Technology is used throughout the facility. Each inmate will be outfitted with a radio frequency identification, or RFID, wristband that will track their location every three seconds. The guards will not only know where the inmates are but will also be alerted if, for example, an individual is placed in the wrong housing unit or does not pick up a meal.

Marion County Sheriff’s Deputy Chief Tanesha Crear wore one of the wristbands for 30 days to see what the inmates would experience. “It didn’t bother me a bit,” she said.

In addition, the housing units are equipped with video monitors so the inmates can appear virtually for court hearings. A streaming service will also be available, which will allow programs taking place in one unit to be broadcast to other units.

The medical unit has a treatment room, dental office, physical therapy room, dialysis center and beds for chronic and acute care. Martin said inmates will be able to receive more services on site, eliminating the need to transport many of them to hospital.

In the mental health ward, the design is more open, with several beds in the main room instead of individual cells. Less privacy and design features such as sloped surfaces, Martin explained, reduces the risk of inmates “slipping away” and hurting themselves.

Also, about a dozen full-time employees will be on staff to mingle with inmates and help address any mental health issues. Martin said if an individual is looking disheveled or in a corner crying, those employees will talk to the person to find out what the problem is.

The reentry facility, where inmates will be processed for release, is also undergoing a transformation. Rather than giving a few dollars for bus fare and a list of social service agencies, staff will be on hand around the clock to help the individuals get rides, food, housing, employment or whatever kind of assistance they need.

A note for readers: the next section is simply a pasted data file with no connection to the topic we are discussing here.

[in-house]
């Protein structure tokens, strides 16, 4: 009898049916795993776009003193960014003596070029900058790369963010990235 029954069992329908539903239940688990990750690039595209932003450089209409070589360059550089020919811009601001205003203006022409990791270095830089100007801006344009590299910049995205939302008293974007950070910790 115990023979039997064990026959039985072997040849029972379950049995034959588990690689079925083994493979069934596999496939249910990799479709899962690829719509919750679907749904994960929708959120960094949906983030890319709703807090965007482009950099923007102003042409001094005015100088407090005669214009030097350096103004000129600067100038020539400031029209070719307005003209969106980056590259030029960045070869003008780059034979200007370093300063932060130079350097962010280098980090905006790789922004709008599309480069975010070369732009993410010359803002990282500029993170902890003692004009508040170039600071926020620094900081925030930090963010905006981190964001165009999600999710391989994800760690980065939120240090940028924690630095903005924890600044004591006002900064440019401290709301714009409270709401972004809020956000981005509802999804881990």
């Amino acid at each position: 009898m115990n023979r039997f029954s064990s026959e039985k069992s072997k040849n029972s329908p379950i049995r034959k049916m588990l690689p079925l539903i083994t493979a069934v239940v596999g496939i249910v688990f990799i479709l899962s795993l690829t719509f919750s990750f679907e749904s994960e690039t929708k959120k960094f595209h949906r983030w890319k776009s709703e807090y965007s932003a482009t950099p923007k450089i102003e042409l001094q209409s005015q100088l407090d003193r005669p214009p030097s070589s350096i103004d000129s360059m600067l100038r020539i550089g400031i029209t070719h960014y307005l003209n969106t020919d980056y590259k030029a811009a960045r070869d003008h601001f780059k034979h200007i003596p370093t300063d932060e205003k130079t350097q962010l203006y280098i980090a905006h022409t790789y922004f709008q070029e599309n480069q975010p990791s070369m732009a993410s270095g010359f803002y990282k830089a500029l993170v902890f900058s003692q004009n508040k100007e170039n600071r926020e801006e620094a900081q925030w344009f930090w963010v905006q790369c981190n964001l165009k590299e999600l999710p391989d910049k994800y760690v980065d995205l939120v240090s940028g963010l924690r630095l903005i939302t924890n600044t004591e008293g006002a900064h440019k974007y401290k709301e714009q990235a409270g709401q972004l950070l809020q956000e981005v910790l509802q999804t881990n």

“It’s one thing if you’re sitting in an old jail built in 1965 and you’ve got a bunch of people in uniform trying to give you information to get you access and service when you’re really just trying to get back out the door,” Martin said. He added that the reentry facility uses “nonuniform personnel, and we’ve also had experience with nonuniformed personnel having better luck connecting to (inmates), talking to (them) and getting (them) to listen a little bit.”

Juvenile detention

Elevatus Architecture in Fort Wayne has been hired to design the new Youth and Family Service Center, according to Sarah Riordan, executive director and general counsel for the Indianapolis Local Public Improvement Bond Bank. The City-County Council has approved $40 million for the project.

The timeline for completion of the new juvenile justice center, which will be located on the edge of the campus near Prospect Street, is uncertain. Riordan said she would like the groundbreaking to be held in 2022, but the economy’s ongoing supply chain and labor shortage issues may delay construction.

Changes in juvenile justice will be incorporated into the design of the building, Riordan said. The courts are working closely with the architects to create spaces for education and recreation as well as rooms where families can visit.

“The notion is more about solving problems and helping so that the kids get back on the right track,” Riordan said. “The courts know what the programming is and what the state-of-the-art is, so they’re working with the architects to make sure the building reflects those policy changes.”•

-The AP contributed to this report.